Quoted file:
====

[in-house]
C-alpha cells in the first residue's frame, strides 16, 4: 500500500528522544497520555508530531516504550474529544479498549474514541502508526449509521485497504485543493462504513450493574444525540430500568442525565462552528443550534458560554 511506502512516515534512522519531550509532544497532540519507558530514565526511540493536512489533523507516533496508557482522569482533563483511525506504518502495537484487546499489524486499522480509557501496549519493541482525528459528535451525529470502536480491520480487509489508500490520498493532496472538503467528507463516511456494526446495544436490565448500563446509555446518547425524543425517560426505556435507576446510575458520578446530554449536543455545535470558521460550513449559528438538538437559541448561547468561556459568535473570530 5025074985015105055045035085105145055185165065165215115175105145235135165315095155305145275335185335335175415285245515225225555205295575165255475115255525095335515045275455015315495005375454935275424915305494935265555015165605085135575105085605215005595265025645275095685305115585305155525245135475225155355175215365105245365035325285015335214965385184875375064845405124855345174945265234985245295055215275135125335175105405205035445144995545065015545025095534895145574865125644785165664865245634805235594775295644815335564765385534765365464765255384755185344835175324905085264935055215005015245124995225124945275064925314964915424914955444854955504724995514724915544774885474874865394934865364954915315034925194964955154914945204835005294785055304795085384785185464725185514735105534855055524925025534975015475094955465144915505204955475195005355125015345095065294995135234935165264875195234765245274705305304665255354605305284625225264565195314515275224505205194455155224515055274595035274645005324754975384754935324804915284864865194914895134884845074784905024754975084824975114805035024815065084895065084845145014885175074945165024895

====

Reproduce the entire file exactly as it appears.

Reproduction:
[in-house]
C-alpha cells in the first residue's frame, strides 16, 4: 500500500528522544497520555508530531516504550474529544479498549474514541502508526449509521485497504485543493462504513450493574444525540430500568442525565462552528443550534458560554 511506502512516515534512522519531550509532544497532540519507558530514565526511540493536512489533523507516533496508557482522569482533563483511525506504518502495537484487546499489524486499522480509557501496549519493541482525528459528535451525529470502536480491520480487509489508500490520498493532496472538503467528507463516511456494526446495544436490565448500563446509555446518547425524543425517560426505556435507576446510575458520578446530554449536543455545535470558521460550513449559528438538538437559541448561547468561556459568535473570530 5025074985015105055045035085105145055185165065165215115175105145235135165315095155305145275335185335335175415285245515225225555205295575165255475115255525095335515045275455015315495005375454935275424915305494935265555015165605085135575105085605215005595265025645275095685305115585305155525245135475225155355175215365105245365035325285015335214965385184875375064845405124855345174945265234985245295055215275135125335175105405205035445144995545065015545025095534895145574865125644785165664865245634805235594775295644815335564765385534765365464765255384755185344835175324905085264935055215005015245124995225124945275064925314964915424914955444854955504724995514724915544774885474874865394934865364954915315034925194964955154914945204835005294785055304795085384785185464725185514735105534855055524925025534975015475094955465144915505204955475195005355125015345095065294995135234935165264875195234765245274705305304665255354605305284625225264565195314515275224505205194455155224515055274595035274645005324754975384754935324804915284864865194914895134884845074784905024754975084824975114805035024815065084895065084845145014885175074945165024895